This purpose doesn’t solve all Pippin’s problems. Temporarily, it makes them a great deal worse. What Pippin will not let go of—as the clouds loom over the white city and the enemy host gathers on the opposite shore of the Anduin—is hope. He explains to Beregond and the other humans tempted to despair, “No, my heart will not yet despair. Gandalf fell and has returned and is with us. We may stand, if only on one leg, or at least be left still upon our knees.” (V, Ch. 1). Pippin doesn’t hold the hope of the sentimentalist; he’s aware of the danger that looms and the consequences that could follow, but the realism in his hope doesn’t diminish it. Rather, it gives it substance. I can’t help but wonder how much strength Pippin gained from his time with Treebeard.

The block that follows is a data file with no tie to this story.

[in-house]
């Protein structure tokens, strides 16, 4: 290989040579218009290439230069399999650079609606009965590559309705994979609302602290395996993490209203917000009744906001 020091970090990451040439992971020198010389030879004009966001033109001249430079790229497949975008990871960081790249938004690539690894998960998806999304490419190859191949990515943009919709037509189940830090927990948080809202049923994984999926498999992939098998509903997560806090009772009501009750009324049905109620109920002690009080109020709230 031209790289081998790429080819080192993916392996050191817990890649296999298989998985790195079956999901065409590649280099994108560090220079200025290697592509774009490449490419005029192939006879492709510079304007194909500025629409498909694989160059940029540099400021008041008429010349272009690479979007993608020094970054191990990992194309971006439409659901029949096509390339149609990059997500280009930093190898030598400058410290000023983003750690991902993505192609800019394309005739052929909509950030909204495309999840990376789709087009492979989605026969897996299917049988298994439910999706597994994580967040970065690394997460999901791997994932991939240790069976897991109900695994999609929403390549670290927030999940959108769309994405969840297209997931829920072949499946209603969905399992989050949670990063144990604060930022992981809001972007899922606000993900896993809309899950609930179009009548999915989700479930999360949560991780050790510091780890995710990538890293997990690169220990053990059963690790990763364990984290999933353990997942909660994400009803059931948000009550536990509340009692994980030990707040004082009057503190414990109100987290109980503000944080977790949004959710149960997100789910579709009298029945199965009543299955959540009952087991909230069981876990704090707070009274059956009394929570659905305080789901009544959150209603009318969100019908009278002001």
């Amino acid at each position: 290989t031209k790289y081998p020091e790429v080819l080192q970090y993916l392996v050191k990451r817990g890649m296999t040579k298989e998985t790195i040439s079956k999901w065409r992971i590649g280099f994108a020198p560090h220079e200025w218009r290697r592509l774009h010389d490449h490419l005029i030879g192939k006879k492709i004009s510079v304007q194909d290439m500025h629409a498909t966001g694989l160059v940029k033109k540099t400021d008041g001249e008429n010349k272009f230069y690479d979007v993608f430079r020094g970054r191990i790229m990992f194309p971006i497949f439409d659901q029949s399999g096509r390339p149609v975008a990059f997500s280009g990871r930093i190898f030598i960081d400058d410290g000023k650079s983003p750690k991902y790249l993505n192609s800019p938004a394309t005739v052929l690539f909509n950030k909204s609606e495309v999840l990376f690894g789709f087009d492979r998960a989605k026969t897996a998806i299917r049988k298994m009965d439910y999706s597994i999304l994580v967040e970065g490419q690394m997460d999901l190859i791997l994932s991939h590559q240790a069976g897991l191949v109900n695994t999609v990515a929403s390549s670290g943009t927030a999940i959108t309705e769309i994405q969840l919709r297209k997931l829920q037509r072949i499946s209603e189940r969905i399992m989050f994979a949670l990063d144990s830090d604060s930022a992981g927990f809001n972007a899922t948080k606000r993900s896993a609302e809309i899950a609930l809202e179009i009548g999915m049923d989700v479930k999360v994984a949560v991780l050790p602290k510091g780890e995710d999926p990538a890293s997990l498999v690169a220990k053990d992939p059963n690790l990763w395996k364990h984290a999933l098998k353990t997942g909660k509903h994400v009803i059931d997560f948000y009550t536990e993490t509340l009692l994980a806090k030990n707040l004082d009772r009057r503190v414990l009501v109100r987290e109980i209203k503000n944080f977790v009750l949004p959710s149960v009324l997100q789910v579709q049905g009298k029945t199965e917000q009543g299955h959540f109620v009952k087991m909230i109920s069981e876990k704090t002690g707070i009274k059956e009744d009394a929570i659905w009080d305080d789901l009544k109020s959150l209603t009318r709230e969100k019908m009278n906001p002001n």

Service in Song
While serving as a knight of the Citadel, Denethor clarifies Pippin’s specific duties in the following way: “You shall wait on me, bear errands, and talk to me, if war and council leave me any leisure. Can you sing?” In response to the abrupt question, Pippin admits to knowing songs but none “fit for great halls and evil times,” since the worst evils most hobbits face are “wind and rain” (V, Ch. 4). Pippin’s chosen purpose still leaves him feeling out of place, as he muses that Gandalf called him a pawn, he muses later to himself that he must be “on the wrong chessboard” (V, Ch. 4).